2016-17 uphill access rules for Breck, A-Basin, Copper and Keystone | SummitDaily.com

2016-17 uphill access rules for Breck, A-Basin, Copper and Keystone

Alpine touring skiers charge up a slope at Arapahoe Basin during one of the ski area's Rise and Shine Rando events. The 5th season of the uphill-downhill series debuts Nov. 29 with a criterium beginning at 7 a.m.
Dave Camara / Special to the Daily |

There’s something oddly liberating about skinning straight up a ski run, no $179 lift ticket required.

By mid-December, the true faithful at Arapahoe Basin Ski Area, Breckenridge Ski Resort, Keystone Resort and Copper Mountain Resort won’t even bother waiting for the lifts to start spinning. A-Basin in particular is an early-morning favorite for a passionate group of locals who prefer to work for their turns, longtime residents like 68-year-old Doris Spencer and 76-year-old Kent Willoughby. And, since all Summit resorts are on U.S. Forest Service land, the terrain is open to the public — within the guidelines of ski area special-use permits.

Like neighboring resorts, A-Basin allows uphill access before and after operating hours, clearing the trails for anyone who prefers skinning or snowshoeing over freezing on an exposed chair. Not that the hours around dawn and dusk are any warmer, but there’s something special about trekking up the hill in the heart of winter.

Before heading out at sunrise with your uphill travel gear — alpine-touring skis or splitboard — here’s a look at the rules for all four local ski areas.


Beginning last week, Keystone Resort’s main arteries have been open for uphill travel. For the easiest access, park at the Montezuma Lot for River Run Village or at the base of the Mountain House. Access is open daily on the River Run, Spring Dipper and Schoolmarm trails. There is not uphill access onto North Peak or The Outback.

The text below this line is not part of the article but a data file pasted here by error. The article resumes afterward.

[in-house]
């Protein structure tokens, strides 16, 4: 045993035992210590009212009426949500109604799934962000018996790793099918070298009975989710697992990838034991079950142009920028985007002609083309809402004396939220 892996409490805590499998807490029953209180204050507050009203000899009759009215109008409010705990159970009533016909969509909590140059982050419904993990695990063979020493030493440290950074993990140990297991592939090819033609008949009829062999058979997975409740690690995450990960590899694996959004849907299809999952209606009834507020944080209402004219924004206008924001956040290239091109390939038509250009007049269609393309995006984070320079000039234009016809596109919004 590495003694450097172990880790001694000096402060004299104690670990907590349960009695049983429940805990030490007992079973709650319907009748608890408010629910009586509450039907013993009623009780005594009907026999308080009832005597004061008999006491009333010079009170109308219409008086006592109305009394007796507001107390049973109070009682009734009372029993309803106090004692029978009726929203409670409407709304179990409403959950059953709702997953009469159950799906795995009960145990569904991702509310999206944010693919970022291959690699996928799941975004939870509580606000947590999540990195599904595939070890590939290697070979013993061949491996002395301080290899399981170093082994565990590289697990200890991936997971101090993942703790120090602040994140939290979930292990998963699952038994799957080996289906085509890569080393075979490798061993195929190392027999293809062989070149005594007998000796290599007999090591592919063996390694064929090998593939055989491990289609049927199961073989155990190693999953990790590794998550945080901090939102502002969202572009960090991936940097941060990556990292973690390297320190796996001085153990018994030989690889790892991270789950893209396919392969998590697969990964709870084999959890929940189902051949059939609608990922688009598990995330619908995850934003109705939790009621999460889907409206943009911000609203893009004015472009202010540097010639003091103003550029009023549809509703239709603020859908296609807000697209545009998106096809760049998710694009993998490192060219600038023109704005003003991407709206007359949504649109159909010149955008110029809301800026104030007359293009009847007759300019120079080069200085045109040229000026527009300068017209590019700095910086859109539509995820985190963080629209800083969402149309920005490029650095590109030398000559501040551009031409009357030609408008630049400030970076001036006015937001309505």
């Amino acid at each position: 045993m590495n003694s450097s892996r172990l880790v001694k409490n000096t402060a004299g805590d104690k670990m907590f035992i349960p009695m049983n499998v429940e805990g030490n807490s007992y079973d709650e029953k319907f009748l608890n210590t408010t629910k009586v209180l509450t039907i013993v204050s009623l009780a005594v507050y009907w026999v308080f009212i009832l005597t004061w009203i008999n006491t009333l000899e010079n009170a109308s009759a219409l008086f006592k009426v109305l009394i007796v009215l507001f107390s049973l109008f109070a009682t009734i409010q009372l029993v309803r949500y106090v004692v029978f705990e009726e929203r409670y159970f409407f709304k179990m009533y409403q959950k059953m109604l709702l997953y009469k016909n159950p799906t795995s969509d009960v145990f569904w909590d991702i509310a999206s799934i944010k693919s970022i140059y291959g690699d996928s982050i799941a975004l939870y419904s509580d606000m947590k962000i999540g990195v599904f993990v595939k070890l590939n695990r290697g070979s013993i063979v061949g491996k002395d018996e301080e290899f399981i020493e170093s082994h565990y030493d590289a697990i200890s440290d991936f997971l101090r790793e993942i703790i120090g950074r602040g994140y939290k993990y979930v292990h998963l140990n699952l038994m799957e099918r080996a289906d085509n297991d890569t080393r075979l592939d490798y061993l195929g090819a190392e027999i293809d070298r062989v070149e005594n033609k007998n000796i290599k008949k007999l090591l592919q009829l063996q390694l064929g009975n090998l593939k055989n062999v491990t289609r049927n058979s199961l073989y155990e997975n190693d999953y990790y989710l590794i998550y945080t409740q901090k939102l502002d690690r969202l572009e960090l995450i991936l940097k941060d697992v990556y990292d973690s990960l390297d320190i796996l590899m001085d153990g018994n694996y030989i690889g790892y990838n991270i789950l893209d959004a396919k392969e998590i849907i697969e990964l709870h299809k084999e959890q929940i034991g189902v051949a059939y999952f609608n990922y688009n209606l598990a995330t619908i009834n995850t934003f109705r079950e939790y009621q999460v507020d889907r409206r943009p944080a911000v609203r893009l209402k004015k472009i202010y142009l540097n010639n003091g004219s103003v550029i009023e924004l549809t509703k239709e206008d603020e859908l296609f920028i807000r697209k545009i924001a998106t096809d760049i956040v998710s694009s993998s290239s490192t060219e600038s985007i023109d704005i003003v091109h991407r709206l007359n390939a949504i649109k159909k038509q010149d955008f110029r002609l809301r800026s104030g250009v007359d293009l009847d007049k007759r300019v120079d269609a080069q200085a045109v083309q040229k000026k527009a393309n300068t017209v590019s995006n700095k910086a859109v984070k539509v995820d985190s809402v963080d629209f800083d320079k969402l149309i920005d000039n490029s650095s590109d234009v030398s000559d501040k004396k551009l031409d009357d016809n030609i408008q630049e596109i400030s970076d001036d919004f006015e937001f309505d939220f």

The route remains the same all season, so remember the basics: No pets, travel only before 8:30 a.m. or after 5 p.m., never wander into closed terrain and always let someone know where you’re headed before you go.


Like its sister resort at Keystone, Breck follows similar guidelines throughout the season, including no pets and no access while lifts are spinning.

That said, access at Breck is available on more trails. There are six routes spread between Peaks 7, 8, 9 and 10 — Peak 8 is home to three of the six — with no uphill travel on Peak 6. See the Breckenridge website for a complete list of approved routes. When more terrain opens, one of the most popular routes up Peak 8 will open all the way to the T-Bar: From the base of Colorado SuperChair, take Springmeier to Upper 4 O’clock to Lonewolf Access to the T-Bar Hut, and then return down the same route.

For now, watch Breck’s social media for updates on uphill restrictions throughout the season. The resort set up a hotline a few seasons ago to spread info about grooming operations and the like. Give it a call before you head out at (970) 547-5627.


It’s been a busy early season for Copper: first the U.S. Ski Team, then the U.S. Revolution Tour, and now the U.S. Grand Prix until the week before Christmas. For the moment, Copper expects to open for skinning by late December. Travel is OK before 9 a.m. on weekdays or 8:30 a.m. on weekends and after 5 p.m. all week.

Before heading out, Copper requires all uphill travelers to get a free access pass and reflective armband. The passes are available at the lower ski patrol room, located next to the American Flyer lift (behind Jack’s), from 5 a.m. to 5 p.m. during the winter season. All you need to do is fill out an access form and go over the rules.

Like Breck, Copper also has designated routes from East Village, Center Village and Union Creek, which takes travelers to the Janet’s Cabin hut. See the Copper Mountain website or drop by the patrol room for details on the routes.


The Basin is a hotbed for uphill travel, and by now, the ski area has it down to a science. Anyone who heads up must pick up a free pass from the tickets window during normal operating hours, with openings and closing posted to the A-Basin website by 6 a.m. daily. Dogs are allowed, but be sure to bring poop bags.

The Basin is also the only local ski area to allow travel when lifts are spinning. Uphill access is restricted to the eastern edge of High Noon run (aka the White Strip of Death in November), found between the base area and Black Mountain Lodge. Access above Black Mountain Lodge is prohibited during operational hours.

One change to keep in mind: the Beach and upper parking lots are locked at 6 p.m. daily, so late-night and early-morning travelers need to use the upper admin lot near the Summit Stage bus stop.

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